International Finance and Financial Policy

By Hans R. Stoll | Go to book overview

8
International Economic
Policy Issues

JACOB A. FRENKEL

The year 1988 was indeed a successful one if you look at the global macro variables. Economic growth was an extraordinary 4.1 percent in the industrial world, and in the developing world also it was over 4 percent. Inflation was relatively mild. Investment growth was extremely high. Growth of world output was generated to an unusually large extent by investment; it was not merely consumption-led. Of course, interest rates went up significantly, putting some clouds on the horizon.

What are the largest clouds we see in the spring of 1989? The first is external imbalances. During 1988 we saw significant progress in reducing the external imbalances of the major countries. In Japan the surplus declined from 3.6 percent to about 2.8 percent of GNP, and in the United States the deficit declined from 3-4 percent to about 2.8 percent of GNP, while in Germany the surplus remained at about 4.8 percent of GNP. So far, so good, except that as we look down the road to the medium term, with existing policies and existing patterns of real exchange rates, one does not see further shrinking of these imbalances. The notion of sustainability is a little bit problematic, especially in a medium- term context. We are really not sure if the imbalances are sustainable or not, but the costs of a mistake are not symmetrical. Prudence from the perspective of policy making requires one to ask what should be done if it is not sustainable and then follow up with policy action.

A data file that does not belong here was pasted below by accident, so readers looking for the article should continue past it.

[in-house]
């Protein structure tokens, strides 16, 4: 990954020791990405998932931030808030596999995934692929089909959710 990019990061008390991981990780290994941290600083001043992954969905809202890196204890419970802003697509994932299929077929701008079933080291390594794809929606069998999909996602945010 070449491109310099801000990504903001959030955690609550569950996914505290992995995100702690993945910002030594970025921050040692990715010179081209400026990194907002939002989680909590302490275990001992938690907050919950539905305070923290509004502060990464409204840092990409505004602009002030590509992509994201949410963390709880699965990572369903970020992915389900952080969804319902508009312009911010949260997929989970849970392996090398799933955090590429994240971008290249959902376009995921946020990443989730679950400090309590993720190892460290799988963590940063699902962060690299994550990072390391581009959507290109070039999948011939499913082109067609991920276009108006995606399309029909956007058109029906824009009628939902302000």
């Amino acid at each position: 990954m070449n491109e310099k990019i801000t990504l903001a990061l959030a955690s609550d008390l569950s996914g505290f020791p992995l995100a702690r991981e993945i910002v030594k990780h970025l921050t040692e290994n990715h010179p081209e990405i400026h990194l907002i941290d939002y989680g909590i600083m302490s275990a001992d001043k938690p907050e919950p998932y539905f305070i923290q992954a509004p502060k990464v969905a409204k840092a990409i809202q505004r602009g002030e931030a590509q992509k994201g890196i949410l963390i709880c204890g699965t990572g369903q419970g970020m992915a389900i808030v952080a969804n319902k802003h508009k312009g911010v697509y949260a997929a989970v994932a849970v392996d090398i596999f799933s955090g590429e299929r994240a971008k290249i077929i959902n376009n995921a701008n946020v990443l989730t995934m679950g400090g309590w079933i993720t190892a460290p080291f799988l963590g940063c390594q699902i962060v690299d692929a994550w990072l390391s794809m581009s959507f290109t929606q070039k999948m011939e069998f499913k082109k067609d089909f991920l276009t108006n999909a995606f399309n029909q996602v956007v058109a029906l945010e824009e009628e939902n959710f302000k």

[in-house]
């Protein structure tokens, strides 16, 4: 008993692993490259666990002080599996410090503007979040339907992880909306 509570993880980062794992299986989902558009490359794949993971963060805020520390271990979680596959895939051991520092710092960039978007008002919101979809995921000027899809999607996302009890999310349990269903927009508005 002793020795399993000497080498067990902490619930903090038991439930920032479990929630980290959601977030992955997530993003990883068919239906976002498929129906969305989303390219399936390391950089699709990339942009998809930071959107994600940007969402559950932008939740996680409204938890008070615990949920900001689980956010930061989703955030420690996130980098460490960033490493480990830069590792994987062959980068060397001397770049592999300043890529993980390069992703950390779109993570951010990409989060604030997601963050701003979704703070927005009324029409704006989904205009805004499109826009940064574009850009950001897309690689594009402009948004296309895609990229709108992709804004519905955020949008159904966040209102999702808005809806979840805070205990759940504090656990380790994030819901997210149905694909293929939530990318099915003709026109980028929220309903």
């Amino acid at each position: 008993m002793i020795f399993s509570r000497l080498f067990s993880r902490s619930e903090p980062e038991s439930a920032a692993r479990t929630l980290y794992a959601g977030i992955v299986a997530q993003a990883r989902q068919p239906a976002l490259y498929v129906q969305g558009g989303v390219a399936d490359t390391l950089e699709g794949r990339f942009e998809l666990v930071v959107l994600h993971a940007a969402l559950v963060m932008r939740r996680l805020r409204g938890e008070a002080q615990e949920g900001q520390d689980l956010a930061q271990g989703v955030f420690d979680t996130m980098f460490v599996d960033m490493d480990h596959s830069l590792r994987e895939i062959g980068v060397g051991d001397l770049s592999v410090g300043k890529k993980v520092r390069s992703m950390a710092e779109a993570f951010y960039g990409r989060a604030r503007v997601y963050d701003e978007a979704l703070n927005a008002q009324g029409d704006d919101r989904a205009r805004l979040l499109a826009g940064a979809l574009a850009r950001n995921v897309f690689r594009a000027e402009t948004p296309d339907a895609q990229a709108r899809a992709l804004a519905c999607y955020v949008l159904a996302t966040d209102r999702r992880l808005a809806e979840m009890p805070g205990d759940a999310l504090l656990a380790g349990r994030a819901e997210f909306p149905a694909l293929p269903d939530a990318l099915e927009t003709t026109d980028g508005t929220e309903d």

But one real issue that did come up during the past year and that poses challenges both to our understanding and for policy making is whether we should always be concerned about external imbalances, irrespective of where they come from. In the United Kingdom, for example, the external deficit does not arise from the public sector. As a matter of fact the public sector is in surplus. Should we have the same degree of concern with an external imbal-

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